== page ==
The play above is what many people likely considered Okdah’s worst coverage play of the day when watching it live on the broadcast. But after watching it back, I’m not so sure it was his fault.
Fellow cornerback Tracy Walker following Cardinals wide receiver Andy Isabella in motion pre-snap tipped the man coverage with a single high safety in the deep middle. Okudah’s original assignment on this play was Hopkins. But as Walker motioned across the defense to his new spot, he did a little hand signal with Okudah. From the way Walker acted post-snap, I assume he was trying to signal that, with Walker up in press coverage and on the inside, he was going to take Hopkins, who he could get in press, as Hopkins was on the line of scrimmage. That would have left Okudah to cover Isabella.
But Okudah got all turned around and started that play as if he was still keying in on Hopkins. I’m not sure what the communication adjustment there was, so I can’t for sure say this is a bad rep on Okudah. But it does look like Isabella should have been Okudah’s man after the adjustment.
A big reason why I was so impressed with Henderson’s Week 1 performance was his confidence. Neither the game speed nor the matchup in front of him seemed to phase him, and he was able to stay aggressive throughout the game.
The play above is one of a few examples throughout this game where Okudah was playing too much on his heels or guessing more than you’d like. You could tell that all game he continued to tell himself to not get beat deep, and against a master of the position like Hopkins, that can leave you exposed to some quick movements, whether with the hands or the feet, and a lot of underneath success.
To me, that’s much more of a “just doesn’t have the reps under his belt yet” than any kind of player flaw.
Here’s another example of Okudah really not wanting to get beat deep.
The play above appears to be a Cover 4 deployment, which means Okudah does have some help deep, but he is responsible for not letting Hopkins get past him at the sideline. That is priority No. 1 for him in his head; you can see that. He does not want to be the reason the Lions lose the game because Hopkins gets behind him. You can see from how much cushion he gives Hopkins to start the first steps of the play, and in the fact that when Hopkins turns on the route, Okudah is still shuffling back.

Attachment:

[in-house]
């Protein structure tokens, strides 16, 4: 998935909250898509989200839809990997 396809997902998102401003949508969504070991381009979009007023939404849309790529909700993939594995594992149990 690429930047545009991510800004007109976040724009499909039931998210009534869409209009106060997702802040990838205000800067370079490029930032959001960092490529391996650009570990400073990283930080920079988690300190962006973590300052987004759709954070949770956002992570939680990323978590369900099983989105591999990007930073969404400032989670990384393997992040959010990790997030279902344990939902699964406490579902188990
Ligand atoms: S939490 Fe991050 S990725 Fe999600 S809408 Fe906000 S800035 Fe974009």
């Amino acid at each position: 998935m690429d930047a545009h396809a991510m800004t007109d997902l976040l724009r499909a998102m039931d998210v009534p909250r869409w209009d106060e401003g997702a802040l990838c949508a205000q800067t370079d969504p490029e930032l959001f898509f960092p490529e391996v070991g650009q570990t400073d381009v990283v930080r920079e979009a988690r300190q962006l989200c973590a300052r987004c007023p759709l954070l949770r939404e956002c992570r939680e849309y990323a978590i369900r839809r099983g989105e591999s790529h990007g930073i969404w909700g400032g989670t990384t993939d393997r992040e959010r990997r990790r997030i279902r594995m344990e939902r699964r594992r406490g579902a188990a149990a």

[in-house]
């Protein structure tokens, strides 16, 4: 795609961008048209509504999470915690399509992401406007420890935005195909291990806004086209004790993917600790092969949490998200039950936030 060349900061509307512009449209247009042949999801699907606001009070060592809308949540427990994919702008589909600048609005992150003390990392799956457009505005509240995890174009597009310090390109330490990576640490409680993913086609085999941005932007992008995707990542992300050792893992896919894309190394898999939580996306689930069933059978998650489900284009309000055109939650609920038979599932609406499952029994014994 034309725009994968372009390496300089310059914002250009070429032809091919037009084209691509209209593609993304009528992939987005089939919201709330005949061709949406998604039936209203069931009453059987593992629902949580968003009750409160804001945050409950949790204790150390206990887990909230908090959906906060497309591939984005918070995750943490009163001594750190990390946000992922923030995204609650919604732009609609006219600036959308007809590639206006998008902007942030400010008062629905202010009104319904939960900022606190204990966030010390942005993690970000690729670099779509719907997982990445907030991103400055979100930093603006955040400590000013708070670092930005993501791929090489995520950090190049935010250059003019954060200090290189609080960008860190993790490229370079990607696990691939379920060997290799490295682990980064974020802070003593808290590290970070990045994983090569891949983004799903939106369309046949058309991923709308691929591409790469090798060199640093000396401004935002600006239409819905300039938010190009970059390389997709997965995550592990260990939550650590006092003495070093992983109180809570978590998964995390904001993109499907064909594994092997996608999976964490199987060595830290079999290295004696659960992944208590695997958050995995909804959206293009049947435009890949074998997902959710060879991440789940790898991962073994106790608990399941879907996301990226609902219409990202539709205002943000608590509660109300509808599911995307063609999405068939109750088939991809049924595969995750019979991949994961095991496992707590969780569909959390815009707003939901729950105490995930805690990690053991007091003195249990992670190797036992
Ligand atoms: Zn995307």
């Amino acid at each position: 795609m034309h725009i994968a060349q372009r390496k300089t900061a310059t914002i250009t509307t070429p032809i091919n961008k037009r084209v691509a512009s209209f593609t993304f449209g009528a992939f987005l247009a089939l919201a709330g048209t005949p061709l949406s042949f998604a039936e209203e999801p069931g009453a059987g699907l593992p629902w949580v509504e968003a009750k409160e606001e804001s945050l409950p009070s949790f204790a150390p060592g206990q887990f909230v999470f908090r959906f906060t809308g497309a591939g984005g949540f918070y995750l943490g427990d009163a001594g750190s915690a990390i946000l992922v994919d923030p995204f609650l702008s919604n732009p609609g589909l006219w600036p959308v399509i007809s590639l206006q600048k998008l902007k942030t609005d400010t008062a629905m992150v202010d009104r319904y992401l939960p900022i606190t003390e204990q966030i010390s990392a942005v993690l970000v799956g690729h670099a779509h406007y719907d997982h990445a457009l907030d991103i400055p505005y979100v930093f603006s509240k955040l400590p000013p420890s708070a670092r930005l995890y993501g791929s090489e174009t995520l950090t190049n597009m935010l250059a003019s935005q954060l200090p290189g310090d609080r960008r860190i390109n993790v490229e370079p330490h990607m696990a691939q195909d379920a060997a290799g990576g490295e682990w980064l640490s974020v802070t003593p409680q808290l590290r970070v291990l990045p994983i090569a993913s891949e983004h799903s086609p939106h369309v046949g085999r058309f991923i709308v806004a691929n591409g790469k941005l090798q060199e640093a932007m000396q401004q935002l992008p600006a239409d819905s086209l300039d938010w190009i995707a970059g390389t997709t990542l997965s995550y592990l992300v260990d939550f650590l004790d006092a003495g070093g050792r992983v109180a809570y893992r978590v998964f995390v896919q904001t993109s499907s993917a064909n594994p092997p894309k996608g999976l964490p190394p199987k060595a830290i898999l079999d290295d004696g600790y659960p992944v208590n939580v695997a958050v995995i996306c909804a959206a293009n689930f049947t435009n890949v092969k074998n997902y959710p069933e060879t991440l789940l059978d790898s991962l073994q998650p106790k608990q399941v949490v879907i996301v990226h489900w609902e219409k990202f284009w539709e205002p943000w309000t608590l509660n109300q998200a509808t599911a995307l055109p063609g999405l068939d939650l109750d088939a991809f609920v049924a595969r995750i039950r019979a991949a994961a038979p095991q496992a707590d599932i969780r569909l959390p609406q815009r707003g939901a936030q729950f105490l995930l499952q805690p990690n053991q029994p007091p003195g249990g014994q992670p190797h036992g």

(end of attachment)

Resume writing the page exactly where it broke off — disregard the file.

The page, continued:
I continued to notice throughout the game that Okudah was giving a lot of cushion to Hopkins when he was in Cover 3, Cover 4, or even in off-man coverage in Cover 1. I think that cushion will get smaller and smaller (which is ideal) the more confidence he gains. As that cushion gets smaller, so does the space between him and attacking the ball to make a play.
This is the last example of some of the hesitancy Okudah is playing with, and how you can tell he’s thinking too much right now.
In the play above, Okudah was lined up in man coverage against Hopkins. As the offense first settled in, Okudah was covering Hopkins as the No. 1 to his side of the field. But when the running back Chase Edmonds motioned out from the backfield to the sideline, Hopkins became the No. 2 and was then aligned as a slot. Okudah then adjusted his pre-snap alignment and took a few steps back from his press coverage technique, only to be told by the outside defender that he needed to remain inside and close to Hopkins to get physical with him and not let him free off the line (as Hopkins now had the option for a two-way go).